Today we’d like to introduce you to Sean Mick.
So, before we jump into specific questions about the business, why don’t you give us some details about you and your story.
In all honesty, I’m only three years old. Sean Mick? Not my given name. Close. But, no. A gallery in another city represents work I do in oils and the owner wondered if I was two different people considering how different my new body of work was. I liked that idea… maybe I am two different people… but instead of dealing with it in therapy or getting all in my head about duality I just changed my name and moved to Miami from Boston. Seemed easier.
I work out of the Bakehouse Art Complex in Wynwood and started off by creating “portraits” of friends and subjects, interpreting their good side and the less-so in each of them, using geometric abstraction. I’m fascinated by what we can’t see but feel and use it as a starting point. Granted no one would look at any of the pieces and recognize the specific characteristics of their persona (or identity… did I mention they’re abstract?), instead I try to connect the color of backgrounds to represent the subject’s outlook, line, and shape to represent presence, color to convey personality, and position as to their self-perception. The series has since evolved into interpretations of emotions, relationships, and the self-using unconventional canvases to free the subject from a traditional plane. All of it like a kind of a geometric equation. Like math… but not.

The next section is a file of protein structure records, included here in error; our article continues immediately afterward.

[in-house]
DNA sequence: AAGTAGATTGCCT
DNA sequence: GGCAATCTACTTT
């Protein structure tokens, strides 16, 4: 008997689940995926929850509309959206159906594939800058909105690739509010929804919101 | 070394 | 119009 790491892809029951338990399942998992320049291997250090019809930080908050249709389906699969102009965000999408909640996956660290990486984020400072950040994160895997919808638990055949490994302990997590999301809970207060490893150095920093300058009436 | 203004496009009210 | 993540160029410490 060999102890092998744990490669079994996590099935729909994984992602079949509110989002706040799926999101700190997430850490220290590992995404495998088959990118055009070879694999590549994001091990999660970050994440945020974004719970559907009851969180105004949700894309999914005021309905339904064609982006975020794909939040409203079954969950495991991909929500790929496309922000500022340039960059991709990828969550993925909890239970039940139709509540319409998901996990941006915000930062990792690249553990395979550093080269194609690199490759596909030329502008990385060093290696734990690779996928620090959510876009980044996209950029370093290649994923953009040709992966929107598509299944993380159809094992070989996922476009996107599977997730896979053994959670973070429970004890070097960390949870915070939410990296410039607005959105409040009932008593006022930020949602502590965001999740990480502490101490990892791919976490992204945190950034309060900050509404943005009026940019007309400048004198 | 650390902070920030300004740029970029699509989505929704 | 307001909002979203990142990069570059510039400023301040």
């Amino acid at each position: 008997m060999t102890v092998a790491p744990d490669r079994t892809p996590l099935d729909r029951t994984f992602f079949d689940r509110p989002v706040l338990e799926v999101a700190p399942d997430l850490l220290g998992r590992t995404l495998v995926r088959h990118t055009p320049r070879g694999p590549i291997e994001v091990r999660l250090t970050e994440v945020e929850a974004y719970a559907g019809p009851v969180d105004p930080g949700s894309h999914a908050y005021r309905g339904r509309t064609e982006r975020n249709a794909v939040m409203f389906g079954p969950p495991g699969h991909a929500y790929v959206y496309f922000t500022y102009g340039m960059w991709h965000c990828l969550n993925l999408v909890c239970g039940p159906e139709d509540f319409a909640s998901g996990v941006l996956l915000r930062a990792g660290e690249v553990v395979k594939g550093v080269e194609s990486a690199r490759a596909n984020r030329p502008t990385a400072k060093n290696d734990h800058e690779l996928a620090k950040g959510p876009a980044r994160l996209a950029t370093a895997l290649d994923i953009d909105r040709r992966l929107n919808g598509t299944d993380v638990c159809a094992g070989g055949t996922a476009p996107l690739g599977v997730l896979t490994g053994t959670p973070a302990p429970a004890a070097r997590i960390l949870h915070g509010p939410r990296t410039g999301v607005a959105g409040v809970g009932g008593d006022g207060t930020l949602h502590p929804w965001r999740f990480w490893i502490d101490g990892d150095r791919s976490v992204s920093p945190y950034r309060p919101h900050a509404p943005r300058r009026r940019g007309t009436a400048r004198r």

Recently, I’ve shown in SCOPE during last Basel and was in a group showing at Ligne Roset through the D.A.M. Gallery in Miami. I was very honored. to have just shown the body of work in the PRISM exhibition curated by Joshua Carden at The Frank in Pembroke Pines. It’s an outstanding city gallery.
We’re always bombarded by how great it is to pursue your passion, etc. – but we’ve spoken with enough people to know that it’s not always easy. Overall, would you say things have been easy for you?
The struggles along the way are an important part of the work for me. Art is about hustle and connections as much as it is about the practice. Couple that with rejection, criticism, and vulnerability, all common struggles in visual art, you have to find something positive to bring to the work from any setbacks despite the negative aspects you might feel. It’s what you do with the obstacles and struggles that matter. I find it important, but not easy, to create teaching moments from road bumps. My mileage varies constantly.
Please tell us more about your work, what you are currently focused on and most proud of.
As a visual artist, I one thousand percent hope I’m doing work that a viewer can contemplate with the hopes of starting a dialog about our relationships, emotions, and personal identity. Since the only clue to what my pieces are referencing are the titles (a detail to fine art that I think is essential to the story), I want people to try and make connections to the subjects despite their abstraction.
Has luck played a meaningful role in your life and business?
That hustle I mentioned a question or two ago? All the obstacles and struggles? It’s by doing that encourages progress. Luck seldom finds anyone on the couch. Get out there and make your own.
- Address: Sean Mick
Bakehouse Art Complex
561 NW 32st.
Miami, FL 33127
- Website: http://www.seanmick.com
- Instagram: @_seanmick.com
- Facebook: thatseanmick
Craig Jannino, Jack Russell